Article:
AI for All: Deploying AI without Leaving Behind Communities and Places
By Zulfikar Dinar Wahidayat Putra
“The Terminator” is a film that was first created in 1984 and starred Arnold Schwarzenegger as a cyborg sent back in time by a tech company from 2029. It is interesting how people represented and projected Artificial Intelligence (AI) around 40 years ago. In that film, AI is described as a humanoid who delivers a special mission, whatever it takes. It can drive a bike, hit doors, and even wear glass. Can we develop AI to benefit society, similar to how people in 1984 imagined it would exist in 2029, which is only seven years from now? To answer this, let us reflect on the current situation of AI in the United Kingdom (UK).
According to a recent study by McKinsey, the UK is one of the top quartile countries in AI readiness[i]. It refers to the number of activities related to AI research, startup investment, automation, digital absorption, the innovation foundation, human capital, and ICT connectedness. It is represented by the current landscape of UK AI, which consists of more than 2,500 companies supported by more than 150 hub institutions across different sectors, including marketing, fintech, healthcare, and more[ii]. In terms of technologies, it ranges from data analytics, machine learning, natural language processing, and computer vision to robotics[iii]. A UK company has even successfully produced “Ameca”, a humanoid that can mimic the human mind and move[iv]. Furthermore, it is predicted that 90% of the UK’s large-scale businesses will adopt AI, and the number will grow over time. From the technological advancement side, many AI technologies are already embedded in the UK and the world. It seems we can have a perfect humanoid AI in 2029, just like the sci-fi films show.
However, from a geosocial perspective, deploying AI in society is more complicated. There has been doubled investment growth in AI in the UK since 2010[v] spreading across government, businesses, and industries. If we look at the distribution of AI companies in the UK[vi], almost 60% of them are based in London. It is not shocking that London has a big cluster of AI companies as it has established infrastructures for these companies to flourish. But what does this mean for the AI deployment in the rest of UK?
There is inequality in high skills job distribution across the UK[vii]. It is concentrated in either large cities or cities with advanced higher education centres. At the same time, the UK government intends to roll out high-skills training to level up communities across the UK while also improving left-behind places through their levelling-up agenda[viii]. It is critical to evenly distribute AI jobs across the UK regions equally to prevent people moving out of their region due to a lack of high skill jobs opportunities in the area. Otherwise, the UK risks perpetuating the findings of a study by Swinney and Thomas in 2015[ix], that UK cities that were poor in 1911 are still poor in 2011. This is because the more prosperous cities have quickly embraced a more advanced economy than poor cities, and have the existing infrastructure to support newer technologies. They suggested that it is essential that the left-behind cities transform their economy, and so an equal distribution of AI companies and skills by considering local characteristics is crucial in deploying AI to spread its benefits fairly to all communities and places.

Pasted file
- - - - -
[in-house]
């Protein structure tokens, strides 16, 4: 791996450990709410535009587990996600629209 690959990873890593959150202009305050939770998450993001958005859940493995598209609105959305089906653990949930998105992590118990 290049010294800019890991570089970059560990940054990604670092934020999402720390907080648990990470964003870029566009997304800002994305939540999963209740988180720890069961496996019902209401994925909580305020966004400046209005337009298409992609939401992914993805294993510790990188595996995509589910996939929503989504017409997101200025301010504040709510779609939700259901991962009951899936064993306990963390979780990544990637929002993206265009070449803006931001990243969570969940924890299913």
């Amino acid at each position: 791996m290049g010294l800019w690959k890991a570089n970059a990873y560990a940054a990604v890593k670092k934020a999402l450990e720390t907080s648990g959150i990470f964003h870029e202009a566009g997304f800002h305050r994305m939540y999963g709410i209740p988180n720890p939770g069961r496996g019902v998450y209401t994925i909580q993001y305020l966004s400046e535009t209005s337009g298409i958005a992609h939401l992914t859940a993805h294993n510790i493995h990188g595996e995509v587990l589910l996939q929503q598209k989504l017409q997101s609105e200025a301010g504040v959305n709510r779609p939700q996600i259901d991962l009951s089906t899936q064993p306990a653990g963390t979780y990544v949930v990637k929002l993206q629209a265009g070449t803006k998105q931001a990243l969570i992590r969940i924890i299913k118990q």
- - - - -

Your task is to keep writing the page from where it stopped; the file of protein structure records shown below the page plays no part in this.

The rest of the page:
To go back to our initial question, is it possible to develop a Terminator soon to benefit society? I think, from the technological perspective, it is likely that we will have a perfect digital system and autonomous robotics that represent the overall outcome of AI. However, from a societal standpoint, there is a long way to go to mainstream AI for all types of communities and places equally. It is crucial, therefore, for all stakeholders to not only focus on the technical aspects but also on preparing AI deployment to communities across places.
UCL, through its breadth of research across technology, skills and education and social sciences, can contribute further to discussion and policy development to seeking solutions in deploying equal AI jobs and skills to communities and places across the UK.
Let us imagine a future for the UK not as the film “Upside Down”[x] portrays; a two-class segregated apart, the rich and the poor; the better and the worst; the human and the machine. Instead, we hope that the UK will be a world where humans and machines can interact harmoniously in all communities and places. All communities across the UK regions can benefit from the AI technologies directly and indirectly. This will only be achieved with a just and equal AI deployment policy and strategy, and with community interests at the centre.
More about the author
Zulfikar is a PhD candidate at the Bartlett Center for Advanced Spatial Analysis (CASA), UCL and co-ordinated a UCL Public Policy roundtable on AI, Work and Place in partnership with the British Academy and Institute for Community Studies in July 2022.